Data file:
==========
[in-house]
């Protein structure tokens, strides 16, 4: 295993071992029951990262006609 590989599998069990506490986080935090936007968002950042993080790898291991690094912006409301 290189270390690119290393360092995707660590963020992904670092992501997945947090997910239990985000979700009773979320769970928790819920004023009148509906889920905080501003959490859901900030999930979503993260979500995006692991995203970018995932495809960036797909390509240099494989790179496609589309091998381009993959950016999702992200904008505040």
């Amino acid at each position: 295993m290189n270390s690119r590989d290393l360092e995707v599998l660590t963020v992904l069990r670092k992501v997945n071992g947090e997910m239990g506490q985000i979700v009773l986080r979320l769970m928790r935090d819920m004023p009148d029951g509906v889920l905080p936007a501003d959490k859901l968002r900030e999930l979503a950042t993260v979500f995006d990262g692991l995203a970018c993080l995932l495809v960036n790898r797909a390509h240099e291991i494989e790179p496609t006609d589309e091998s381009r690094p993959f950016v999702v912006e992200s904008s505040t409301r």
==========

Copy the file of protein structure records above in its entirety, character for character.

[in-house]
């Protein structure tokens, strides 16, 4: 295993071992029951990262006609 590989599998069990506490986080935090936007968002950042993080790898291991690094912006409301 290189270390690119290393360092995707660590963020992904670092992501997945947090997910239990985000979700009773979320769970928790819920004023009148509906889920905080501003959490859901900030999930979503993260979500995006692991995203970018995932495809960036797909390509240099494989790179496609589309091998381009993959950016999702992200904008505040």
């Amino acid at each position: 295993m290189n270390s690119r590989d290393l360092e995707v599998l660590t963020v992904l069990r670092k992501v997945n071992g947090e997910m239990g506490q985000i979700v009773l986080r979320l769970m928790r935090d819920m004023p009148d029951g509906v889920l905080p936007a501003d959490k859901l968002r900030e999930l979503a950042t993260v979500f995006d990262g692991l995203a970018c993080l995932l495809v960036n790898r797909a390509h240099e291991i494989e790179p496609t006609d589309e091998s381009r690094p993959f950016v999702v912006e992200s904008s505040t409301r």